BECOMING DISTINCT – “Bo” – Ex.10-13:16 – by Rabbi Baruch Cohon
One Torah reading – this week’s — brings us our transition into our distinct nationhood, our distinctive calendar, and the very trademark of our homes. Warning the people that a destroying angel will descend on Egypt and kill the firstborn human and animal in every household, Moses delivers the Divine commandment to take a lamb for every Israelite household, and slaughter the lamb for a sacrifice to celebrate what will become the first Jewish festival – Passover. And why is it called Passover? Because before eating that lamb the Israelite must put some of its blood on the doorpost to signal that this is an Israelite home, so the destroyer will pass over it. That doorpost signal would later become the Mezuzah that decorates and identifies our homes today.
Passover is not just the first Jewish festival – the festival of freedom – but also marks the beginning of the Jewish calendar. This week’s reading tells us: “This month for you is the head of the months, first of all the months of the year.”
Now wait a minute. Are we talking about Passover or Rosh Hashanah?
In a way, both. The Talmud reminds us that our calendar contains no less than four New Years days including one in Nisan for kings and festivals and one in Tishri for numbering the years. The other two are for ancient tithes. Any Hebrew school student who can repeat the names of the months will start this way: Nisan Iyyar Sivan Tamuz – always starting with Nisan, the month of Passover.
Of course Passover does not begin the month of Nisan. It starts in the middle of the month, on the 15th. Our ancestors had two weeks to prepare for the first Seder, and we all know it takes at least two weeks to prepare for that event even now – finding the “khometz” (leaven) and getting rid of it, shopping for the Pesach food, inviting the guests, polishing the cup for Elijah (the Prophet whom we will welcome symbolically) – and we don’t even have to smear blood on the doorpost. Still, Passover remains a favorite family festival, the first Jewish holiday.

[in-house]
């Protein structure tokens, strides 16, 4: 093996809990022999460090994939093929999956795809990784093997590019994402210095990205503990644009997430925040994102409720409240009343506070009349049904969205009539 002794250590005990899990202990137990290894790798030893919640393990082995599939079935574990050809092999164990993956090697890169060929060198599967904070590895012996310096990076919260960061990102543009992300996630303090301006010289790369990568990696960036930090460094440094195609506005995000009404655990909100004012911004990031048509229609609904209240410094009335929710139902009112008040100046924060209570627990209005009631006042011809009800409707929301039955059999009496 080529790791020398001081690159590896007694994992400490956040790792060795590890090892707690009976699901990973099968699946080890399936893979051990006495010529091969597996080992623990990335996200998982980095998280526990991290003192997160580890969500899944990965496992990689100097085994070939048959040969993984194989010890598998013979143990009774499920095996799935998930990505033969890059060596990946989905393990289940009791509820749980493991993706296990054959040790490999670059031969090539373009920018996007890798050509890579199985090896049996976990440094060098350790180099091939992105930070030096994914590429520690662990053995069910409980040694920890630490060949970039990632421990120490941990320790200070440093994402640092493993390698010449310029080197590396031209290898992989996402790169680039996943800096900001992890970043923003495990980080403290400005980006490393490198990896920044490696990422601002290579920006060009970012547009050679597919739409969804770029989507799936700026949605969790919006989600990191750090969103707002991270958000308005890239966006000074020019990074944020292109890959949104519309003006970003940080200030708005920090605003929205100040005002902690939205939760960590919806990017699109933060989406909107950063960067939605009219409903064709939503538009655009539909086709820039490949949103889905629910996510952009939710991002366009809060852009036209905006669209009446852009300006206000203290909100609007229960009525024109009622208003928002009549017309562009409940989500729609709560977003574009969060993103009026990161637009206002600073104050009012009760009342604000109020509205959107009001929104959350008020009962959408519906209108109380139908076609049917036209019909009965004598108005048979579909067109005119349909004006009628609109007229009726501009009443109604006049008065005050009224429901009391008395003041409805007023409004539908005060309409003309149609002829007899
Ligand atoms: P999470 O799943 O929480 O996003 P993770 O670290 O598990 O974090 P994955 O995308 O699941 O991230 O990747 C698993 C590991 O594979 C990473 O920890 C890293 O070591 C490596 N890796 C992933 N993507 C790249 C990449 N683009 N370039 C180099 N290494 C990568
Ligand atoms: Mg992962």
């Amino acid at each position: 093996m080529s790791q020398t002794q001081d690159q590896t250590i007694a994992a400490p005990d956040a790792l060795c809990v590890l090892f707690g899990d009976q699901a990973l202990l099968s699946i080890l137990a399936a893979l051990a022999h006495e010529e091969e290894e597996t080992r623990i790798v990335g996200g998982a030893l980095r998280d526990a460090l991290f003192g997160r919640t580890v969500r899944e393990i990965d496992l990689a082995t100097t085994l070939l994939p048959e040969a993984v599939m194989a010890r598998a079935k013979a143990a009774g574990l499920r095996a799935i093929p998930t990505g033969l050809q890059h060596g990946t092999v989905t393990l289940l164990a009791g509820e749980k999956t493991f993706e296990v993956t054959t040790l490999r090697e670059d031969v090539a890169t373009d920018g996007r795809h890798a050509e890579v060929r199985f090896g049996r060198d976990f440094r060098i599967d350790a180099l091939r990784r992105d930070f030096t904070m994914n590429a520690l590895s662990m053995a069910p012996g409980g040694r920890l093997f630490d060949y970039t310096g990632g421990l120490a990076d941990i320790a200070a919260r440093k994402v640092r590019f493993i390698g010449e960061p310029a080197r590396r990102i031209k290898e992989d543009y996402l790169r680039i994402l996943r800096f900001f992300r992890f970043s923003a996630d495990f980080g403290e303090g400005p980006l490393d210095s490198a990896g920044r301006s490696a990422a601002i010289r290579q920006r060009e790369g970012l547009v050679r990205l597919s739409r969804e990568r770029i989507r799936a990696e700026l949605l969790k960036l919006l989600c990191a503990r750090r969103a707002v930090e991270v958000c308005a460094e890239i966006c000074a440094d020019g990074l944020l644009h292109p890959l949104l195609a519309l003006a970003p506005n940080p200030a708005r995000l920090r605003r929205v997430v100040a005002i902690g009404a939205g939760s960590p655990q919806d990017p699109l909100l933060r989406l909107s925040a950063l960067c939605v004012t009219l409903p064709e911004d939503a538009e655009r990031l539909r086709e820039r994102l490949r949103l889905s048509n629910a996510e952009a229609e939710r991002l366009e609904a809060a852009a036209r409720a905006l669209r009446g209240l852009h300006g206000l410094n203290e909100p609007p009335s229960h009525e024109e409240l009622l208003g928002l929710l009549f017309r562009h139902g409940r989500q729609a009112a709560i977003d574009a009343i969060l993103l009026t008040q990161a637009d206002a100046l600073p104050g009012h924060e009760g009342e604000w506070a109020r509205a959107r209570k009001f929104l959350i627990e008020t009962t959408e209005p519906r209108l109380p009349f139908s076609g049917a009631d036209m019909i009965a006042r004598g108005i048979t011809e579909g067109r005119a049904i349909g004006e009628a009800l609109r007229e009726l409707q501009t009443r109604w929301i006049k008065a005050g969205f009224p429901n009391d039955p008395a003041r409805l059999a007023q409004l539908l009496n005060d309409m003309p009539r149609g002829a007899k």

An interesting sidelight to this week’s reading would be to compare Passover with Shabat. Since the seventh day is mentioned as a day of rest in the story of Creation, we must consider it the first Jewish sacred day. Yet we find no reference to it in the lives of the Patriarchs. We don’t find Abraham making Kiddush. Not until the Israelites leave Egypt does the Sabbath appear in the Torah narrative. The manna that sustains the people in their trek through the desert comes to them six days a week, and they are warned to collect double manna on Friday. When they do that, it does not spoil and they can eat at leisure on Saturday. Slaves have no Sabbath, but free people do. Or they should. Maybe the Patriarchs kept the Sabbath without a special ceremony, since those Mitzvos came later. And in fact, no ceremony is mentioned for the Israelites in the desert either. But the Passover ceremony is defined quite practically: “If the household is too small to use a lamb, let them share one with their neighbor… Each according to what he eats, so shall you count for the lamb.” This mitzvah should not prove prohibitive. As Rashi points out, the standard “each according to what he eats” is understood to exclude the old and infirm who cannot eat a full morsel. Thus two neighbor families can celebrate with the same meal. And both will mark their homes. And both will taste freedom.
Can we do less? Today it’s not lamb, since animal sacrifice ceased with the destruction of the Temple. So maybe we share chicken. But the principle remains. Celebrate our freedom. Revel in our tradition. Sing “Dy dy yeynu.” Welcome Eliyahu – and feel that you, too, were redeemed.